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Home > > Science Meeting Summaries & Special Reports > Drug Abuse and Risky Behaviors: The Evolving Dynamics of HIV/AIDS > Drug Abuse and HIV/AIDS: Women and Youth


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DRUG ABUSE AND HIV/AIDS: WOMEN AND YOUTH

Do Sex and Drug Behavior Patterns Account for HIV/STD Racial Disparities?
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Do Sex and Drug Behavior Patterns Account for HIV/STD Racial Disparities?
Denise D. Hallfors, Ph.D.

This paper examines the relationship between race and sexually transmitted disease (STD)/HIV prevalence, after stratifying by sex and drug behavior and controlling for gender, marriage, age at first sex, and socioeconomic status. Data are from Wave III of the National Longitudinal Study of Adolescent Health. Participants were 18 to 26 years old; the analyses were limited to non-Hispanic blacks and whites. Theory and cluster analysis yielded 16 unique behavior patterns. Bivariate analyses examined each behavior pattern by race, gender, and race by gender interaction and then compared biological STD/HIV prevalence by pattern and race. Logistical regressions examined race effects within patterns before and after controlling for the covariates. The unadjusted odds of STD/HIV infection were significantly greater in black young adults than in white young adults for 11 of the risk behavior patterns. Across the behavior patterns, covariates had little effect on reducing the odds ratios for race. White young adults in the United States are at elevated STD/HIV risk only when their behavior is high risk. Black young adults, however, are at high risk even when their behavior is normative. Factors other than individual risk behaviors and covariates appear to account for the racial disparities, arguing for population-level interventions.

Influences of Marijuana Use on HIV/STI Acquisition and Care
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Influences of Marijuana Use on HIV/STI Acquisition and Care
Jonathan M. Ellen, M.D.

Marijuana use is not rare among adolescents and young adults, including those most at risk for HIV or those infected with HIV. Evidence of the deleterious effects of marijuana use on adolescent brain functioning are just beginning to emerge. However, there are scant data about the impact of marijuana use on adolescents’ and young adults’ risks for HIV infection and the effect of marijuana on their ability to receive medical care once they have been infected. The objectives of this presentation are to highlight the recent findings from two completed studies funded by the National Institute of Allergy and Infectious Diseases (Bayview Networks Study), National Institute on Drug Abuse and the National Institute of Child Health and Human Development (Adolescent HIV Prevention Trials Network [ATN] Protocol 009) that demonstrate (1) that marijuana use is associated with HIV/STI risk-related sex network structures and (2) that marijuana use is associated with poor medical appointment-keeping among infected women. Additionally, the presentation describes on-going trials within ATN to address the HIV risks associated with marijuana use.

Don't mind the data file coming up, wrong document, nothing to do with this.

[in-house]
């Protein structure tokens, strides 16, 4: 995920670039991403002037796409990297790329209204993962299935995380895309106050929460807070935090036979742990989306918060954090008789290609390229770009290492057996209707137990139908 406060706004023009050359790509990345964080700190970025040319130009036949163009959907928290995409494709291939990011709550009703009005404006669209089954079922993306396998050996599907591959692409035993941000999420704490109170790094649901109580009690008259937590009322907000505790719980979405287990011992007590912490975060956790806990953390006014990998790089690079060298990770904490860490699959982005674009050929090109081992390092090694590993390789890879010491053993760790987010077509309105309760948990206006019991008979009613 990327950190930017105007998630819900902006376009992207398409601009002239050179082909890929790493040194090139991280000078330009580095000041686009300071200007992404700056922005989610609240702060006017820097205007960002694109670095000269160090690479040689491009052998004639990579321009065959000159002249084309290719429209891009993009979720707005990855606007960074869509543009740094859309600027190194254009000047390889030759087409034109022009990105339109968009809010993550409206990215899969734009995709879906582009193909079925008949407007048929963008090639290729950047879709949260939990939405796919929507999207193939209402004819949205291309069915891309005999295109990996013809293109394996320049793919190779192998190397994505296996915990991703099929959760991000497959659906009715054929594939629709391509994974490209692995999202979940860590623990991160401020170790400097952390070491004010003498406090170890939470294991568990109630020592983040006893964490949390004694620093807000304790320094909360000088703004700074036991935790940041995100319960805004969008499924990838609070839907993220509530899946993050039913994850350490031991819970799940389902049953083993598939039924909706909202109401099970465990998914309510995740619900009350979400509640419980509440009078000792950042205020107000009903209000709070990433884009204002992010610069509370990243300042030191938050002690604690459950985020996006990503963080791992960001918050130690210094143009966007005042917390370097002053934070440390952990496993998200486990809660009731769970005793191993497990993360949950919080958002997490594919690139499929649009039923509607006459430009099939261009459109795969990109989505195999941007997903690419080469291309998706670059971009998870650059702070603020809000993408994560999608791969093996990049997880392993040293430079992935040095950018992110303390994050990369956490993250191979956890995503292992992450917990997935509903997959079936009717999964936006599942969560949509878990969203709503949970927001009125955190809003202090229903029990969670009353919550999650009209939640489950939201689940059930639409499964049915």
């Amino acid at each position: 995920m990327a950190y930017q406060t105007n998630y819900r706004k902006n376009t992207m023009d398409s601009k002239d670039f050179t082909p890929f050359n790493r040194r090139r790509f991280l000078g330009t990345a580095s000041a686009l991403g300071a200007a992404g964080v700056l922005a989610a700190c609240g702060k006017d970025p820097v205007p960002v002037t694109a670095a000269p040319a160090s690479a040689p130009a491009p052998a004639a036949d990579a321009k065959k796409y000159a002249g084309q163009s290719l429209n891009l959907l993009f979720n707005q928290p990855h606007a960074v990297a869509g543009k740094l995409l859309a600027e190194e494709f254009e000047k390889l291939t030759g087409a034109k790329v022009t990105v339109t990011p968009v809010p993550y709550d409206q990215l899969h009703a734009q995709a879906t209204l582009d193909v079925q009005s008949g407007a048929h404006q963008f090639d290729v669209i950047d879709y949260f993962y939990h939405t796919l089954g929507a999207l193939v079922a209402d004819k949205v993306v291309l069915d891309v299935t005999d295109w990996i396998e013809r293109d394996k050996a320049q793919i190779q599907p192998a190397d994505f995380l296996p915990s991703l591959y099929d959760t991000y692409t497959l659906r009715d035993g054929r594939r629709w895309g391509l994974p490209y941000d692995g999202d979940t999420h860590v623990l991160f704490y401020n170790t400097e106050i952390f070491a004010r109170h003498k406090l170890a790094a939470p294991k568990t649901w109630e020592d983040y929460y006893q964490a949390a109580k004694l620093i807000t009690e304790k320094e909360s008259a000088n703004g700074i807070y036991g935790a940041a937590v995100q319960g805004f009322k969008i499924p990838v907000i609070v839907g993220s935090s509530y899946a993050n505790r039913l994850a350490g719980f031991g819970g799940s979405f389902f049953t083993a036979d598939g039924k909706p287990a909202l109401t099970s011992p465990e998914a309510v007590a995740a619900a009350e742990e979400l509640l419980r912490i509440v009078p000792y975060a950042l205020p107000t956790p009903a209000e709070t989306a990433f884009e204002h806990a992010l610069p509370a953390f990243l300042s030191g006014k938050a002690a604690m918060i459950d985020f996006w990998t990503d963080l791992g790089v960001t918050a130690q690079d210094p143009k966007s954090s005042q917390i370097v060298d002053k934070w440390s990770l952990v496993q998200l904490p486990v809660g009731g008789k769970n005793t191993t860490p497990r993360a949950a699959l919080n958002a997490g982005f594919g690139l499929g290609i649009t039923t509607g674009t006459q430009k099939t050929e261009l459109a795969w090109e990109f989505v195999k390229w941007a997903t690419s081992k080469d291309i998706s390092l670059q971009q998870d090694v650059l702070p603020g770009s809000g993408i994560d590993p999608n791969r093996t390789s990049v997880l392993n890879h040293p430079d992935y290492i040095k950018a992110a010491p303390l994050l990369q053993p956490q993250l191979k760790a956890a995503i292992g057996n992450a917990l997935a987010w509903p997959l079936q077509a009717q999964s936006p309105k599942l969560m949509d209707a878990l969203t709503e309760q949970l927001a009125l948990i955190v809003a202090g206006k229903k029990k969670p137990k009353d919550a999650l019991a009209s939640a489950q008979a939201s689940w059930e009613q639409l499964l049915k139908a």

How Does Trauma Contribute to Substance Abuse and HIV Infection Among Ethnic Women?
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How Does Trauma Contribute to Substance Abuse and HIV Infection Among Ethnic Women?
Gail E. Wyatt, Ph.D.

There are seven factors that are overlooked with regard to African-descended women’s risks for sexually transmitted diseases and HIV that are described. Historical and empirical documentation highlight the need for interventions that are beyond what is currently available.

 
Women’s Interagency HIV Study: Association of Substance Use With HIV Clinical Outcomes, Metabolic Conditions, and Psychiatric Comorbidity
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Women’s Interagency HIV Study: Association of Substance Use With HIV Clinical Outcomes, Metabolic Conditions, and Psychiatric Comorbidity
Kathryn Anastos, M.D.

The Women’s Interagency HIV Study (WIHS) is a longitudinal observational cohort study of HIV infection in women, with 2,807 HIV-positive women and 959 HIV-negative women enrolled in two waves: 1994–1995 (69.6 percent of the cohort) and 2001–2002. Every 6 months participants are interviewed, receive a physical examination, and provide blood and gynecologic specimens for real-time testing and for the WIHS repository. WIHS resources available to investigators will be discussed, with a focus on those most relevant to the investigations of substance use and related illnesses (e.g., hepatitis B and C infections). There are now nearly 2 million aliquots in the WIHS repository, including serum, plasma, cervicovaginal lavage, urine, and cells, both dry pellets and viable PBMCs, which are available to both WIHS and non-WIHS investigators. WIHS investigations have included the association of substance use with HIV-related clinical and laboratory outcomes (e.g., participants with a history of injection drug use having significantly lower viral loads) both on and off highly active antiretroviral therapy, with risk-taking behaviors and adherence and with non-HIV clinical outcomes, for example, sequelae of HPV infection and the viral hepatitides. Recent WIHS investigations have demonstrated a stronger association of insulin resistance with opiate use than with hepatitis C infection. Unpublished translational and epidemiologic data are shared, and the mechanisms for increasing collaboration from outside researchers explored.


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